Intel unveiled their Raptor Lake lineup last month during the Innovation Event. Initially, we will only see the K/KF counterparts which set to retail by the 20th of October. The budget friendly non-K and F models are set to hit the shelves most probably next year. While there are still a few months before we see these CPUs in action, sisoftware has already published a review of Intel’s i5-13400.
(Disclaimer : The statistics along with objective analysis are based off publicly available data. All credits go to sisoftware for providing us with the requisite information)
Meet the Intel i5-13400
Intel’s upcoming i5-13400 is powered by 10 (6 P + 4 E) cores and 20 threads making it a massive leap over what Alder Lake offered. You can witness an out-of-the-box stock clock speed of around 2.5GHz which can go as high as 4.5–4.7GHz (Speculative). Interestingly, the 13400 uses an Alder Lake die because except for the K/KF models, all Raptor Lake CPUs are just a 12th gen refresh.
In the cache department, the i5-13400 packs around 29.5MB (9.5MB L2 + 20MB L3) of cache which is 15% higher than the 12400. The suggested pricing as per sisoftware is around $219, slightly more expensive than last-gen.
Before getting into the numbers, SiSoftware Sandra is not the best benchmarking software for giving us a performance overview. The metrics you see below may not represent the exact product at launch. All in all, based on the fact that we have these numbers months before launch, they will suffice.
In Vector SIMD tests, the 13400 has a lead of almost 22% as compared to the 12400. One can thank the inclusion of those little cores on this SKU for this increase. Similarly, we see Intel’s 13400 take shots against AMD’s Vermeer based R5 5600. It does lose out more often than not, although it is still a healthy uplift from last generation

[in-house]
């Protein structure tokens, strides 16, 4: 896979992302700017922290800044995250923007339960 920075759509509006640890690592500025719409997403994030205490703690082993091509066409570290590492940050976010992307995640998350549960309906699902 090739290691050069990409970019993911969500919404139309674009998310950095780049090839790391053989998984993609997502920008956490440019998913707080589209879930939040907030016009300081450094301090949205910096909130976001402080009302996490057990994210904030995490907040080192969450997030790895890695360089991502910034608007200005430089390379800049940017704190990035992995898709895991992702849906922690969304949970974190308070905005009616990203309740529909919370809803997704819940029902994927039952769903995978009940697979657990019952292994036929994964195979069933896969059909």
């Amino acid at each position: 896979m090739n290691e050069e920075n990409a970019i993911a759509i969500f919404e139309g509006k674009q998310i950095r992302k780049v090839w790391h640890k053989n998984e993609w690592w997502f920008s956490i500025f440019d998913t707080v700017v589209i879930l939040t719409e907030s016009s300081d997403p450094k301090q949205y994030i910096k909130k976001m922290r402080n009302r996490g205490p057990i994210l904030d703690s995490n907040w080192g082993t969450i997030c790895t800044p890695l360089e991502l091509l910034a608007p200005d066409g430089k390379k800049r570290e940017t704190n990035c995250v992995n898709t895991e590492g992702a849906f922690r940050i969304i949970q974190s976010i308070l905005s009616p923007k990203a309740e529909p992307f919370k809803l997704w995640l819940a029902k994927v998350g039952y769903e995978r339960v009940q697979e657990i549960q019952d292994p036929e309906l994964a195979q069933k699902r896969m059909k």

Moving over to Cryptography, the i5-13400 is ahead of the pack this time. It even beats out AMD’s Zen3 offerings. Sisoftware credits this boost in performance to the efficient cores. DDR5 memory is tipped to increase this lead significantly as such tests can change drastically based on the available bandwidth.
Image processing wise, the 13400 smokes its predecessor showing a major increase in performance. The final chips may put AMD’s Raphael CPUs in a tough spot.
These tests love SIMD vectorised compute, and here Intel’s SIMD units show their power – though the Little Atom cores only add 14% uplift over the old ADL (12400) – but this is enough to cement its leadership over AMD’s Zen3 competition and likely match AVX512-enabled Zen4
Value & Pricing
Raptor Lake since launch day has been aimed at taking AMD’s market share in all market segments. Primarily, we will see Intel dominate in the sub $300 category if AMD fails to act accordingly. The i5-13400 for its price offers much more value than the i5-12400. On a current generation-generation basis, an AMD based platform will as a whole cost you much more than Intel owing to the expensive DDR5 memory and AM5 boards.
We expect to see these budget chips showcased during CES 2023. Most companies will target this event to unveil their latest products, a few being;